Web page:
You can find the full text for Policy #188, information about waivers, and the minimum accessibility standard by visiting these websites:
- Policy #188
- Standard #188.10 – Minimum Accessibility Standard
- Policy #103 – Technology Policy & Standards Waiver Request
The UW’s Accessible Technology website includes a variety of resources:
- the IT accessibility policy and guidelines for the UW
- legal issues and civil rights complaints and resolutions nationwide
- instructions and tips for making IT accessible
- more resources for creating and procuring accessible IT products
The DO-IT (Disability, Opportunity, Internetworking, and Technology) website contains the following:
- information about DO-IT projects
- evidence-based practices that support project goals and objectives
- resources for students with disabilities
- educational materials for teachers and administration
DO-IT maintains a searchable database of frequently asked questions, case studies, and promising practices related to how educators and employers can fully include students with disabilities. The Knowledge Base is an excellent resource for ideas that can be implemented in programs in order to better serve students with disabilities. In particular, the promising practices articles serve to spread the word about practices that show evidence of improving the participation of people with disabilities in postsecondary education.
Examples of Knowledge Base questions include the following:
- Are electronic whiteboards accessible to people with disabilities?
- Are peer review tools accessible?
- Are there computer keyboards designed to be used with only one hand?
- Are touch screens accessible?
- Do postsecondary institutions have to provide assistive technology (for example, screen enlargement or voice recognition software) to students with disabilities who enroll in distance learning courses?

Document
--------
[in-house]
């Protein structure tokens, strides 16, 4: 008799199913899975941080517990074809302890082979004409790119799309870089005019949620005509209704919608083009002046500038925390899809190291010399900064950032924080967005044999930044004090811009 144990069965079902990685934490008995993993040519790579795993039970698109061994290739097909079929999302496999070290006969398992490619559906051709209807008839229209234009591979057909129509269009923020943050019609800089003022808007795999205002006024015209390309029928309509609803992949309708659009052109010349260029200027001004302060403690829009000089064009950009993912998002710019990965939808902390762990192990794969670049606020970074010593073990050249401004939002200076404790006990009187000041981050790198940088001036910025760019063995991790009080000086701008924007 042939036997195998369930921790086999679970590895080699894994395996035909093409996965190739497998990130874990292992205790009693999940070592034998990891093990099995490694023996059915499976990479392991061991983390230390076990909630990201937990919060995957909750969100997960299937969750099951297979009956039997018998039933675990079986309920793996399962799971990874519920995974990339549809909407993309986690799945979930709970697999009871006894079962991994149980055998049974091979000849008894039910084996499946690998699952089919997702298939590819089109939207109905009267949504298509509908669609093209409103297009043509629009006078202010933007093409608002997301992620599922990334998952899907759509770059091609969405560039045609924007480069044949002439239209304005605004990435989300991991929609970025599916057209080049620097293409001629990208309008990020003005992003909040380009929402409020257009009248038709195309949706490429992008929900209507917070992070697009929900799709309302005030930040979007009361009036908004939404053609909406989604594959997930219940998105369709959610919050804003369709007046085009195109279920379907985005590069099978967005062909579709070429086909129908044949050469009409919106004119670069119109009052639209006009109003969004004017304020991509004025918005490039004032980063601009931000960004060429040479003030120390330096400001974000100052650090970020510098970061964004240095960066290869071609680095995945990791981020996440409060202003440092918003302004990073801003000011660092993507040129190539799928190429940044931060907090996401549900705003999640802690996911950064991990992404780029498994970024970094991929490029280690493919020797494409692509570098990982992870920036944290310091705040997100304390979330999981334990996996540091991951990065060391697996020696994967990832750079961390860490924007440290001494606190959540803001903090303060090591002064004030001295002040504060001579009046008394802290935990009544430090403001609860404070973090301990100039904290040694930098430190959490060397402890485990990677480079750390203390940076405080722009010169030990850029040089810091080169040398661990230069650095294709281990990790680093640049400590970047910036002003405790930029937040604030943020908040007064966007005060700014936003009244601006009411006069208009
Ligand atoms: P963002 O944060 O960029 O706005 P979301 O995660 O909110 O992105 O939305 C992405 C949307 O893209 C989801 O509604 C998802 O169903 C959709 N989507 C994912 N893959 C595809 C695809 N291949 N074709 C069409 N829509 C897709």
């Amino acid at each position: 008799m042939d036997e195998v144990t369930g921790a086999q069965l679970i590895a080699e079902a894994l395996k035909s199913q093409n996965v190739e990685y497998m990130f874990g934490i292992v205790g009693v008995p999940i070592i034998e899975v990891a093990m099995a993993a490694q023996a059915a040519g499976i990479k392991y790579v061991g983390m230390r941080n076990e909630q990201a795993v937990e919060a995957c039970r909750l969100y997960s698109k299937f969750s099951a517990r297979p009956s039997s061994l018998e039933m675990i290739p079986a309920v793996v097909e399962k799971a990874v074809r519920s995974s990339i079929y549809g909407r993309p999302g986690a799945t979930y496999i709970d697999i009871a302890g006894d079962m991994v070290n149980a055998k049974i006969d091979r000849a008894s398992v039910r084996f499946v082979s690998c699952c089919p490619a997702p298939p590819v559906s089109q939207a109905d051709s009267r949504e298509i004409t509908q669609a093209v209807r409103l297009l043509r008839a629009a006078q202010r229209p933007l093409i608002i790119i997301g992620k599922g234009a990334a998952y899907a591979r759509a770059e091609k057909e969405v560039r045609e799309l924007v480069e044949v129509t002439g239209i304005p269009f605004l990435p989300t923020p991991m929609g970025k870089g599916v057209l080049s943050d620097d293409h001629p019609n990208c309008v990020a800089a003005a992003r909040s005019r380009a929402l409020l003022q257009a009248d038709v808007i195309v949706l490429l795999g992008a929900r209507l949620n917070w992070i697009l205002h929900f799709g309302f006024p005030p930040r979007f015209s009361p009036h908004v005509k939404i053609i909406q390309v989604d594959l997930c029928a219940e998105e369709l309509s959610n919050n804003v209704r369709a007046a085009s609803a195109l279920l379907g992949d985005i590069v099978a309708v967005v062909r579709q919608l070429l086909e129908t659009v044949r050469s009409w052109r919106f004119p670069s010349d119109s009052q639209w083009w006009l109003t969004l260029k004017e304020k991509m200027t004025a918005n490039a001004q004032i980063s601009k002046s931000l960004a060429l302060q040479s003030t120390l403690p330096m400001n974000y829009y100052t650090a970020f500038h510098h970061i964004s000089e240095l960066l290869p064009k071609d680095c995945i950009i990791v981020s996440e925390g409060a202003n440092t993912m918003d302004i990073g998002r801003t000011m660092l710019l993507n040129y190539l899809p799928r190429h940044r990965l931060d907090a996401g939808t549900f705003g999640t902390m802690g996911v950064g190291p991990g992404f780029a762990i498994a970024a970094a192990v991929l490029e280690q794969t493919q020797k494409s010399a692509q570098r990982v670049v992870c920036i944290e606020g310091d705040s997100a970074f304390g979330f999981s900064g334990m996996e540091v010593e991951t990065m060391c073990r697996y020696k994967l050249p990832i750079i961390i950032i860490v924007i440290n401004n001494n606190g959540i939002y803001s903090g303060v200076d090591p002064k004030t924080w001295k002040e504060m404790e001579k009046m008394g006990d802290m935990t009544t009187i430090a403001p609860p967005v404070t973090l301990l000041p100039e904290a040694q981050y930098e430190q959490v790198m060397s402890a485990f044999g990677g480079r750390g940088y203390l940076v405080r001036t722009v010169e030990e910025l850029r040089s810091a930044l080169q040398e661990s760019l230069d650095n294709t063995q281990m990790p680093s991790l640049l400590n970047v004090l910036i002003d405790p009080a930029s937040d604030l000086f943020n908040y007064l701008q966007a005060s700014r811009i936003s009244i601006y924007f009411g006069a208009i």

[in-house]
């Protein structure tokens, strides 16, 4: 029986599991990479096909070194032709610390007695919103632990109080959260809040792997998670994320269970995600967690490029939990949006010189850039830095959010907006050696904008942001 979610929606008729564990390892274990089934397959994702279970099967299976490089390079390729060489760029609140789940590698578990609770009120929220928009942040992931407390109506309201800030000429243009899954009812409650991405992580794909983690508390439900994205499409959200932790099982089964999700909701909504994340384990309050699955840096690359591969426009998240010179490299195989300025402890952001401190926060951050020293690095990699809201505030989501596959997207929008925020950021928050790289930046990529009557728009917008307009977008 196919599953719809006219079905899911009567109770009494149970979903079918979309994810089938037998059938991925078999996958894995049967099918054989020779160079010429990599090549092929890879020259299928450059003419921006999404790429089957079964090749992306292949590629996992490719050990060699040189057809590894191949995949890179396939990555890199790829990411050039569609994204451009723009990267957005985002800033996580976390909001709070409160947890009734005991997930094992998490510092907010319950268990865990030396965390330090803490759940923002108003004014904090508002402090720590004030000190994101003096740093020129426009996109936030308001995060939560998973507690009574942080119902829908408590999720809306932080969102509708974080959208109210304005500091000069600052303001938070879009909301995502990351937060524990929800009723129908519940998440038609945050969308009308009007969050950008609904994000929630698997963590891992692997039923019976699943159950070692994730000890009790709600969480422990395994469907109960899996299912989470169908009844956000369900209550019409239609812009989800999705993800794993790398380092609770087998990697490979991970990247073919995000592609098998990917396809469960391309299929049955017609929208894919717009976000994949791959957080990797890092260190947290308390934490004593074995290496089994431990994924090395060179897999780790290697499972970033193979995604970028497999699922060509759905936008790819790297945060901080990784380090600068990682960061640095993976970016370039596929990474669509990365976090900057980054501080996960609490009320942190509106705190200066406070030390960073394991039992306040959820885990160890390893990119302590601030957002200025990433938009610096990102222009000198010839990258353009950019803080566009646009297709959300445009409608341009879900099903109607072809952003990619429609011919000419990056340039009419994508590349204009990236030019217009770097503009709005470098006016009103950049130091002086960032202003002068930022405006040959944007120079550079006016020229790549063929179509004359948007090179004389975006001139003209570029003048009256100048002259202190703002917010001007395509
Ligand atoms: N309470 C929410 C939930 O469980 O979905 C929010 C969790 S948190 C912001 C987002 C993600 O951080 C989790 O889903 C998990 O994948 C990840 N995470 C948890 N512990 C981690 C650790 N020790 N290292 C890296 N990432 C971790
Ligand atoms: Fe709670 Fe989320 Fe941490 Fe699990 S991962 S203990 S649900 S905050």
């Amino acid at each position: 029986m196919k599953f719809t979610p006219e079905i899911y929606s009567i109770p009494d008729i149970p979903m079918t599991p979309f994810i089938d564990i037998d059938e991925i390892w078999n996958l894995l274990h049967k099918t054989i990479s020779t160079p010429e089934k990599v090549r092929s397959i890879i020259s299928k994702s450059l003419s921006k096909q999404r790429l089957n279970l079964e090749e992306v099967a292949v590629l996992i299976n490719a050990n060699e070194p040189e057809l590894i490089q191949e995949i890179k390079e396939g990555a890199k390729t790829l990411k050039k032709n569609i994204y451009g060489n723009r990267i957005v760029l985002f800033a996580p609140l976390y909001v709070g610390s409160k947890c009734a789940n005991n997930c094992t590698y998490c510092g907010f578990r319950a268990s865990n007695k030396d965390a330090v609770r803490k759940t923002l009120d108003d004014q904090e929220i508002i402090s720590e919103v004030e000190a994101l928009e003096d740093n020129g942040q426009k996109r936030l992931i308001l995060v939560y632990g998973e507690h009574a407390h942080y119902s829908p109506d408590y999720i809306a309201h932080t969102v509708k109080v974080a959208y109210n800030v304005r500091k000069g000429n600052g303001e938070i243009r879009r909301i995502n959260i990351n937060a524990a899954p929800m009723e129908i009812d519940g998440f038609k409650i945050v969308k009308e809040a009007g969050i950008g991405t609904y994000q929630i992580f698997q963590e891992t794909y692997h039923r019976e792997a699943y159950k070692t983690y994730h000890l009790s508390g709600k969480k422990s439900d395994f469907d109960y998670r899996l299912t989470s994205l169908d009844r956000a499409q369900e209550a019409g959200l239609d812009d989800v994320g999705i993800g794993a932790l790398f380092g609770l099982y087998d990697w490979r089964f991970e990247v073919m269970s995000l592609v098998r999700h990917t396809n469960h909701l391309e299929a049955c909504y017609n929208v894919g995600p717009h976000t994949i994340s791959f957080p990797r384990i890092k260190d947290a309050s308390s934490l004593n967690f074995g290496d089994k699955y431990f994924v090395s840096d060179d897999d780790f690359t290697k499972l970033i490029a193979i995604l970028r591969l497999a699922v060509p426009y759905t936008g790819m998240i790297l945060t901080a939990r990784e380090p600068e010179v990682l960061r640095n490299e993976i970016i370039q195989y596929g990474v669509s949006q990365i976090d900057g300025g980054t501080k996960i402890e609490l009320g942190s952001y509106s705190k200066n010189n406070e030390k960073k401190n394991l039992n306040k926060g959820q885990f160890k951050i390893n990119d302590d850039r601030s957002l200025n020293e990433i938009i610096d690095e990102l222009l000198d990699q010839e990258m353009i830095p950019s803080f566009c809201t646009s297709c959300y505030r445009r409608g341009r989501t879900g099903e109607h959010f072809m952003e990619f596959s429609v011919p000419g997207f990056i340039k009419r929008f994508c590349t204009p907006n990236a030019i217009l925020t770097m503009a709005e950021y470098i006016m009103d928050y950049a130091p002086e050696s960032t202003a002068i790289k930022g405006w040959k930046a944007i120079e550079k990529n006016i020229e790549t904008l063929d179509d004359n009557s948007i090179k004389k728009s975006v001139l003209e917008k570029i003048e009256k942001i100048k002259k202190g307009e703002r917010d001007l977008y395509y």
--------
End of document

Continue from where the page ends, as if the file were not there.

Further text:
- Does a postsecondary institution have to provide specific hardware or software (known as assistive technology) that an individual with a disability requests so that he or she can access information technology used on campus?
- Does making our school web content accessible mean I cannot use multimedia on my site?
- How can educational entities determine if their websites are accessible?
Individuals and organizations are encouraged to propose questions and answers, case studies, and promising practices for the Knowledge Base. Contributions and suggestions can be sent to firstname.lastname@example.org.
For more information on making your campus technology accessible and to learn more about accessible learning or universal design, review the following websites and brochures:
- WCAG 2.0 are the expected guidelines to be followed for all websites
- The Access Technology Center’s website
- A list of thirty different web accessibility tips, and how to implement those tips
- Accessibility training and certification
- More information about accessibility standards and procurement
- Cheat sheets for making accessible documents and content, as well as a plethora of other resources for accessible websites
- The AccessDL website shares resources for making distance learning and online courses accessible
- Accessible University’s website featuring common web accessibility principles and solutions
- A brochure on universally designing distance-learning programs
- A brochure on what accessible distance learning is and how it helps students
- A brochure on the top tips for creating an accessible distance-learning course
- A brochure on why accessible web design matters, and some resources to make your website accessible
- Blindmath is a listserv for those who want to learn more about all issues around accessible mathematics
- More information on universal design in education can be found at the Center for Universal Design in Education
Conferences can be a great way to share resources, collaborate, and come up with new ideas. Consider attending the following: